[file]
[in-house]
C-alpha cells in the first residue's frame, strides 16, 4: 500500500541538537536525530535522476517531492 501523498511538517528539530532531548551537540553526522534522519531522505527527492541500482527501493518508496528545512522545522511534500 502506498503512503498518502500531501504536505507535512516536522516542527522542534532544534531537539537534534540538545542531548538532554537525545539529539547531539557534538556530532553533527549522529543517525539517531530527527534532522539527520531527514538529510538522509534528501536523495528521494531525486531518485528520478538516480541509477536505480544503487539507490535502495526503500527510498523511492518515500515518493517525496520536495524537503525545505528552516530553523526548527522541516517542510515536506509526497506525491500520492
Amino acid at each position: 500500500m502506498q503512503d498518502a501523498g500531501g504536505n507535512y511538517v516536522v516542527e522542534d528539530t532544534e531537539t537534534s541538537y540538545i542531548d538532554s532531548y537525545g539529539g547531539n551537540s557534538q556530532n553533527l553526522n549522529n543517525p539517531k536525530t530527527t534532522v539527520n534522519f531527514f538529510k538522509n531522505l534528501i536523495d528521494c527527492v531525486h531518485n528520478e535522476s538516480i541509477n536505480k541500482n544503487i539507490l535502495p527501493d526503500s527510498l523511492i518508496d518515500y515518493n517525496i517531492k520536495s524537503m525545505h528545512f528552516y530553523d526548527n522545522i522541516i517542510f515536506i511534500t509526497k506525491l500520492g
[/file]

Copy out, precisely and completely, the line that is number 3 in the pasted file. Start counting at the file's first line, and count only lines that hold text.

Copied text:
Amino acid at each position: 500500500m502506498q503512503d498518502a501523498g500531501g504536505n507535512y511538517v516536522v516542527e522542534d528539530t532544534e531537539t537534534s541538537y540538545i542531548d538532554s532531548y537525545g539529539g547531539n551537540s557534538q556530532n553533527l553526522n549522529n543517525p539517531k536525530t530527527t534532522v539527520n534522519f531527514f538529510k538522509n531522505l534528501i536523495d528521494c527527492v531525486h531518485n528520478e535522476s538516480i541509477n536505480k541500482n544503487i539507490l535502495p527501493d526503500s527510498l523511492i518508496d518515500y515518493n517525496i517531492k520536495s524537503m525545505h528545512f528552516y530553523d526548527n522545522i522541516i517542510f515536506i511534500t509526497k506525491l500520492g